Lawson, Eleanor

Email Address
Research Projects
Organizational Units
Research Interests

Search Results

Now showing 1 - 1 of 1
  • Publication
    A mimicry study of adaptation towards socially-salient tongue shape variants
    (2014-10-01) Lawson, Eleanor; Stuart-Smith, Jane; Scobbie, James M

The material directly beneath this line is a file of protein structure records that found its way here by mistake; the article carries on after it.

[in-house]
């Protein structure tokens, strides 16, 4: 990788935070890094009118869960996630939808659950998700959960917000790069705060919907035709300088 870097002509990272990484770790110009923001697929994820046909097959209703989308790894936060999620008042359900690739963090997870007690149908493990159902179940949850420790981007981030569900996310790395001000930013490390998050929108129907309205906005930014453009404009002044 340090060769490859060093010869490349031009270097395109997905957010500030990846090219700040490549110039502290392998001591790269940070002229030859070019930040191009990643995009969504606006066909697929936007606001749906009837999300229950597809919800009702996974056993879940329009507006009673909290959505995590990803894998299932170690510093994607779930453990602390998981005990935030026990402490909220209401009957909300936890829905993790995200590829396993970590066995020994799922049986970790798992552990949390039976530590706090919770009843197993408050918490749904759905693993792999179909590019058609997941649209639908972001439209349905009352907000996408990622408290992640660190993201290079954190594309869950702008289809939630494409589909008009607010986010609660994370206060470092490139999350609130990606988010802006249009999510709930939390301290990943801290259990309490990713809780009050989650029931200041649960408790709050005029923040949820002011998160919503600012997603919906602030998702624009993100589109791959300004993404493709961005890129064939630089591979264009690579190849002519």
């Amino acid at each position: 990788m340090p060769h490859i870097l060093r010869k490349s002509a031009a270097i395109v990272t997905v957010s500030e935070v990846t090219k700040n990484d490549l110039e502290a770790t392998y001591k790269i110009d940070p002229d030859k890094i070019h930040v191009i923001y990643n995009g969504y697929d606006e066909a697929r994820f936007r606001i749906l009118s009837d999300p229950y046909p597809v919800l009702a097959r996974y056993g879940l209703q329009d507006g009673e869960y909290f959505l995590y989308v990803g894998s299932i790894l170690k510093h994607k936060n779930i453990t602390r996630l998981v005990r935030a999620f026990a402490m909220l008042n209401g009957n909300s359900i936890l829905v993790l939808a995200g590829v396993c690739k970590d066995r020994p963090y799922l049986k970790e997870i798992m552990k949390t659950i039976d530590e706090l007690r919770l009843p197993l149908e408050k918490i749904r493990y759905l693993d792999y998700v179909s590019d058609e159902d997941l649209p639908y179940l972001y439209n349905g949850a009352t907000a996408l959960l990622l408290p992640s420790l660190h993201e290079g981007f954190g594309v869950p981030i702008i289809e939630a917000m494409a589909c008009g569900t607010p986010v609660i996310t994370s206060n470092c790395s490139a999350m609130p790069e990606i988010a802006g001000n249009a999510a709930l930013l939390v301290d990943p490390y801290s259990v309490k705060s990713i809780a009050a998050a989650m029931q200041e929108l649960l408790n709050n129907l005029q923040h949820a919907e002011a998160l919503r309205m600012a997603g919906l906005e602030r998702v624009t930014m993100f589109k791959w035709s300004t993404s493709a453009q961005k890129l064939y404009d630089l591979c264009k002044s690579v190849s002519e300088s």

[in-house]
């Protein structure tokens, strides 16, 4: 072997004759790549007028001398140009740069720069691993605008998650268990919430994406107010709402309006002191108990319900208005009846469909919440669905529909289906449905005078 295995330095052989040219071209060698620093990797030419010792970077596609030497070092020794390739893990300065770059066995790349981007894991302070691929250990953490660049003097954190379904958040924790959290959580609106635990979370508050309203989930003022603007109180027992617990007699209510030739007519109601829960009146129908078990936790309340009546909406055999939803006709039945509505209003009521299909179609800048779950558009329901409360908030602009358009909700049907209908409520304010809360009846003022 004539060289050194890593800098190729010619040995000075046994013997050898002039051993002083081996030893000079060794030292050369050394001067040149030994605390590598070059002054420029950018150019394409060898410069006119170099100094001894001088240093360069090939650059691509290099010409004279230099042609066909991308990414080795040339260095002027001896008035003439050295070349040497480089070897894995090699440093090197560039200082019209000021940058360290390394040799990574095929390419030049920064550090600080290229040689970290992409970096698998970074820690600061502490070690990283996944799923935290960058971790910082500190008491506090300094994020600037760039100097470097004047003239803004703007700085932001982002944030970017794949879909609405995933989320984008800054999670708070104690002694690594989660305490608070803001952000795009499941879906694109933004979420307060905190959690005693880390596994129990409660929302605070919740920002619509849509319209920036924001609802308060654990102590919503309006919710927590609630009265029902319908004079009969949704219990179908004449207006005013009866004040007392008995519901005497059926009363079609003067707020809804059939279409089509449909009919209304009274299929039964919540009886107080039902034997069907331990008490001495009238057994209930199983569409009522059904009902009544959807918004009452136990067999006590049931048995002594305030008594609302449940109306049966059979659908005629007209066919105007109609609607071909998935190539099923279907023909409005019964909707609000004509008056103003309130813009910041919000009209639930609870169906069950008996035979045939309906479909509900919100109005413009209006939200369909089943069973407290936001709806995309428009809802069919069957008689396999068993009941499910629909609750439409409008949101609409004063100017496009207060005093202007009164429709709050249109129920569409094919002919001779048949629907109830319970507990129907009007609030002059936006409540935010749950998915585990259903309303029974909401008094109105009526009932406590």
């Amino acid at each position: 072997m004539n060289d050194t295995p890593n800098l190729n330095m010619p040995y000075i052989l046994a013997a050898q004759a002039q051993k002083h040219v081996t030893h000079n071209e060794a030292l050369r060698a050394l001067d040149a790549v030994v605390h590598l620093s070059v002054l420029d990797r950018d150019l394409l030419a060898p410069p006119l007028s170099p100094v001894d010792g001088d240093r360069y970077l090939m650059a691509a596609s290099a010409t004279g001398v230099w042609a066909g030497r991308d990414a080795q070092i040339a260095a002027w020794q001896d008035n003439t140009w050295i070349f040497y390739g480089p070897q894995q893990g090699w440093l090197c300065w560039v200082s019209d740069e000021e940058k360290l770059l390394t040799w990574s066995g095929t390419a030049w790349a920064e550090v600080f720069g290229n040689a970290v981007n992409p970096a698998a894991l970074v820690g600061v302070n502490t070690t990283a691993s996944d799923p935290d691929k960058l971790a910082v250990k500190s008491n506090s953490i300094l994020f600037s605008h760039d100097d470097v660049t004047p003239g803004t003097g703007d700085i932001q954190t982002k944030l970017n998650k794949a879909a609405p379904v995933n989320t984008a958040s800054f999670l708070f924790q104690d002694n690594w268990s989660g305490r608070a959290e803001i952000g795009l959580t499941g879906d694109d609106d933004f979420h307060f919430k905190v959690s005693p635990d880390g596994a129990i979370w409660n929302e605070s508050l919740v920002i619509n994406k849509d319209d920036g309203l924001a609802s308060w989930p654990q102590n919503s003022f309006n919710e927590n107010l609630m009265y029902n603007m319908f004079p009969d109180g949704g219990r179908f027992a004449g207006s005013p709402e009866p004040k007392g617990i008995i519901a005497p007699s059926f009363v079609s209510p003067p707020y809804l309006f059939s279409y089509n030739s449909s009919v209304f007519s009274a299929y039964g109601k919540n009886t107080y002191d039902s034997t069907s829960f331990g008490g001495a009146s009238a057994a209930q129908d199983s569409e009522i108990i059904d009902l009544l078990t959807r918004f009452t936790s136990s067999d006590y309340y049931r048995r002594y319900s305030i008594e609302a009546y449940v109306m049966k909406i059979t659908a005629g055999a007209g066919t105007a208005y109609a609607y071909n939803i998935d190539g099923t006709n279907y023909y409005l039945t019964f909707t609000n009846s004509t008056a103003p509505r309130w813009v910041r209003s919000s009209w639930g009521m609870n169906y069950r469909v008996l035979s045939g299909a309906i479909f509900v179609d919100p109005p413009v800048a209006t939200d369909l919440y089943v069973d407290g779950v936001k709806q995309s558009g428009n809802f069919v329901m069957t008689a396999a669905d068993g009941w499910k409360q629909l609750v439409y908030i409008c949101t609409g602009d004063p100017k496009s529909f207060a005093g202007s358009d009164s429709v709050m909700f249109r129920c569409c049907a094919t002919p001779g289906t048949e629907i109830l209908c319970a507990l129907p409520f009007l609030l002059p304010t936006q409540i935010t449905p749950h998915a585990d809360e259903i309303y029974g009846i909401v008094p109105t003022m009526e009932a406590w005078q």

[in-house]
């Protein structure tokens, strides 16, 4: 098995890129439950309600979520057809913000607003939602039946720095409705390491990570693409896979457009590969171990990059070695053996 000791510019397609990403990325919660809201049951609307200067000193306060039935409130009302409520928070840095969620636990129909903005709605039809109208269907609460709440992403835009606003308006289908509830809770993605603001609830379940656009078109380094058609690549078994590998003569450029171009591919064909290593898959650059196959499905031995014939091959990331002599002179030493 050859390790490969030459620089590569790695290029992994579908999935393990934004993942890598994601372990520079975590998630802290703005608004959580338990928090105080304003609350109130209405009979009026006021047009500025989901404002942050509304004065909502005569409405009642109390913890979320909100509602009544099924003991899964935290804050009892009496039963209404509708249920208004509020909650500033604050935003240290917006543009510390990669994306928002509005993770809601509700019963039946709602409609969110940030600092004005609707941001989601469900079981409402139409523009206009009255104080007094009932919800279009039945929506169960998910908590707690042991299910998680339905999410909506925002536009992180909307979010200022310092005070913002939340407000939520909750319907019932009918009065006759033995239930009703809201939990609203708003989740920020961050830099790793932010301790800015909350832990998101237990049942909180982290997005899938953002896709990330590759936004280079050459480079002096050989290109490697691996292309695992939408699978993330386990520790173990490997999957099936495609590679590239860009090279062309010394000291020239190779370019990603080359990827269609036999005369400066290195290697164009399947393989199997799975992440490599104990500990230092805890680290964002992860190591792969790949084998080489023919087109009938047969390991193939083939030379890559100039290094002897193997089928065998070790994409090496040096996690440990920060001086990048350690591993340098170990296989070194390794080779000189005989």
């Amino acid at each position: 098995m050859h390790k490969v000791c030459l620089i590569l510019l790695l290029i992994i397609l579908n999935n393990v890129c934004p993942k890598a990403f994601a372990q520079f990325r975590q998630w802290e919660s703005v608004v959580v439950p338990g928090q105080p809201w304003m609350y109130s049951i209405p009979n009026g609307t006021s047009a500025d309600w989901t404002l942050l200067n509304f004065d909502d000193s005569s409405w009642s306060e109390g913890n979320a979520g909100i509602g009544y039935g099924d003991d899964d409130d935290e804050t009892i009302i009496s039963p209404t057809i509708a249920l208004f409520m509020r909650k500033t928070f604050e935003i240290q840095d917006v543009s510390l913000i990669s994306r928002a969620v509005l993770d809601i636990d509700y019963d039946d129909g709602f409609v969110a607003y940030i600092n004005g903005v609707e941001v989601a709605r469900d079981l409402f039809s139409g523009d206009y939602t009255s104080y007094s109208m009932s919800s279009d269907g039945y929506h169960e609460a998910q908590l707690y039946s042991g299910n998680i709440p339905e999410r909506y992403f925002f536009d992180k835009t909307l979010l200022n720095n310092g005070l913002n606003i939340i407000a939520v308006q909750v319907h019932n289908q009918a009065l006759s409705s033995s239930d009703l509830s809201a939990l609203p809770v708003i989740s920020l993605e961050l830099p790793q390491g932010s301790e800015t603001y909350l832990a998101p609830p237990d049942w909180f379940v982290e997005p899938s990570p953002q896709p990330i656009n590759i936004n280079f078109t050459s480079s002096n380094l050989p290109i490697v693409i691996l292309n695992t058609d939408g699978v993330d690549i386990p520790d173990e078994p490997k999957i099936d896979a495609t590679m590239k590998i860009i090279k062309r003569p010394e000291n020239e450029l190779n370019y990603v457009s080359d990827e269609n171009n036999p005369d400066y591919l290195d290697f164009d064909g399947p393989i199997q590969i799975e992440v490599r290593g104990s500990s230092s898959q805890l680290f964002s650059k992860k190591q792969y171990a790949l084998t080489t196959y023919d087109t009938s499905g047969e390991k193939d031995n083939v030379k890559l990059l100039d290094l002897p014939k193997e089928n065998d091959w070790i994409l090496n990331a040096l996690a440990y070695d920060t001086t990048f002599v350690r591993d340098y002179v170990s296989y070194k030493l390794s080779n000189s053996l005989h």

We know that fine phonetic variation is exploited by speakers to construct and index social identity (Hay and Drager 2007). Sociophonetic work to date has tended to focus on acoustic analysis, e.g. Docherty and Foulkes (1999); however, some aspects of speech production are not readily recoverable from an acoustic analysis. New articulatory analysis techniques, such as ultrasound tongue imaging (UTI), have helped to identify seemingly covert aspects of speech articulation, which pattern consistently with indexical factors, e.g. underlyingly, Scottish English middle-class and working-class coda /r/, have radically different tongue shapes and tongue gesture timings (Lawson, Scobbie and Stuart-Smith, 2011). This articulatory variation has gone unidentified, despite decades of auditory and acoustic analysis (Romaine, 1979; Speitel and Johnston, 1983; Stuart-Smith, 2007). UTI revealed that middle-class speakers tend to produce bunched variants of postvocalic /r/, while working-class speakers tend to produce tongue-tip raised variants (Lawson, Stuart-Smith and Scobbie 2011). We present the results of an ultrasound-based, speech-mimicry pilot study, which investigates how subtle articulatory information might be passed from speaker to speaker. Baseline articulatory information on /r/ was gathered for three Central-Scottish female, middle-class, pilot participants, who all used bunched /r/ variants in baseline. Participants mimicked audio-only stimuli, extracted from a socially-stratified audio-ultrasound corpus collected in Glasgow, Scotland. Analysis showed a range of mimicking behaviours from pilot participants including no modification from baseline, accurate discrimination between middle-class and working-class stimuli and adaptation from baseline, but failure to discriminate between middle-class and working class stimuli. This small-scale study provides new insights into the transmission of phonetic variation.